Comments made last week by the Minister for Women have caused alarm, seeming to promote archaic, patriarchal views of gender roles. When President Zuma announced that the Ministry of Women would move under the remit of the presidency after the elections, there were hopes that this proximity to power might galvanise a hitherto ineffectual portfolio. But with the year almost over, there’s little sign that anything meaningful has been achieved. By REBECCA DAVIS.
When Minister for Women Susan Shabangu hit the headlines last week, it was a rare occurrence. We’ve heard very little from the minister, or her re-aligned department, since the Cabinet re-shuffle. Shabangu’s appointment in the role was hailed with tentative enthusiasm, since the feeling seemed to be that she could hardly do worse than her shambolic predecessor as the champion of South African women, Lulu Xingwana. Five months down the line, hopes are fading.
When the new department was created, spokesperson Kenosi Machepa was quoted as saying: “Women will be going back under the guidance and watchful eye of the president”. It wasn’t a statement to inspire a great deal of confidence, given President Zuma’s dubious personal record on gender issues.
Shabangu’s utterances last week were the clearest indication to date that when it comes to governmental thinking on gender, regression, rather than progress, may be the order of the day.
As Raymond Suttner noted in the Daily Maverick, Shabangu’s statements at a meeting for women’s organisations that men are supposed to be “protectors of society”, and that women need to “get their confidence back”, were greeted with alarm by many of the participants present.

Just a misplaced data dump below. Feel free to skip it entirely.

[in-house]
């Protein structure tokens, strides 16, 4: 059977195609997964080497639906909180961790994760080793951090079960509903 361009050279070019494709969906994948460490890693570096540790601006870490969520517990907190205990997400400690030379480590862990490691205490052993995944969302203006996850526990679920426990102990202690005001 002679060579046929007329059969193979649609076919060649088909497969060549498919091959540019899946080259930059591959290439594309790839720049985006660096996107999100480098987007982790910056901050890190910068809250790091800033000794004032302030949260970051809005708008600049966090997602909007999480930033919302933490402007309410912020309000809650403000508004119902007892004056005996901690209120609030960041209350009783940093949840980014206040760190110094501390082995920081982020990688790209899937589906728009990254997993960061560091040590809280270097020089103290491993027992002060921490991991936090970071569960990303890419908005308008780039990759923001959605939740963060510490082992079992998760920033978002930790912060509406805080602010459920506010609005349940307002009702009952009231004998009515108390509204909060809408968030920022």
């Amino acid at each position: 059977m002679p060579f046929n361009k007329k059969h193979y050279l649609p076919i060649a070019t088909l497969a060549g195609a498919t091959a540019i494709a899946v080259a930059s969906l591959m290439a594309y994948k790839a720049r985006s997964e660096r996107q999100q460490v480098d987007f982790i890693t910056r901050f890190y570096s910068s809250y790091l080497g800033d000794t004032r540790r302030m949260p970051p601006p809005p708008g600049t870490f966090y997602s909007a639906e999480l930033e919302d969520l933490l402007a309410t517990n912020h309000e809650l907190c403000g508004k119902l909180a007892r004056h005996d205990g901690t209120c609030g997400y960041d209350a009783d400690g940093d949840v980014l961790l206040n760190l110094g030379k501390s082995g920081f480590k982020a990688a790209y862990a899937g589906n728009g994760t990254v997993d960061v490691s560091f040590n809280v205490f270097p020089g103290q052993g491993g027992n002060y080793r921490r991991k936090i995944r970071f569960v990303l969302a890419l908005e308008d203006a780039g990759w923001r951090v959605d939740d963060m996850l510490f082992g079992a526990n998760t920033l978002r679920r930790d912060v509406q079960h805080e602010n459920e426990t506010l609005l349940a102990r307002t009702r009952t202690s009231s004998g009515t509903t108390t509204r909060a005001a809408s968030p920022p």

Yet more concerning was the warm reception reportedly given to the views that women should be submissive to their husbands; that feminism is un-African; and that domestic abuse should be dealt with in the home rather than by funding centres for abused women and children.
But although these sentiments have drawn the media spotlight, less attention has been paid to the worrying inertia that seems to have gripped the new department. “Bugger-all” has been achieved, an insider told the Daily Maverick candidly.
The department does not seem to currently have a website – or if there is one, it’s awfully well hidden. Minister Susan Shabangu is listed under “Ministers in The Presidency”, but when you click on her profile, you are informed: “There is currently no information to display in this section”.
A lack of information seems to be a wider problem.
At the most recent meeting of the parliamentary portfolio committee dealing with the Ministry of Women last week, proceedings were delayed by 80 minutes because the department’s second quarter report was still being prepared. Minister Shabangu stayed away altogether. When the department’s Director General eventually arrived, it was explained that the report was not ready, due to its additional complexity thanks to the departmental transfer of functions.
ANC MPs in parliamentary committees often act as loyal guards of the relevant ministers and top officials, but on this occasion a number of ANC MPs present expressed the belief that the department’s officials, and Minister Shabangu, should take the committee more seriously.
“The committee was being asked several challenging questions by the public, which it could not answer,” the Parliamentary Monitoring Group’s minutes recorded.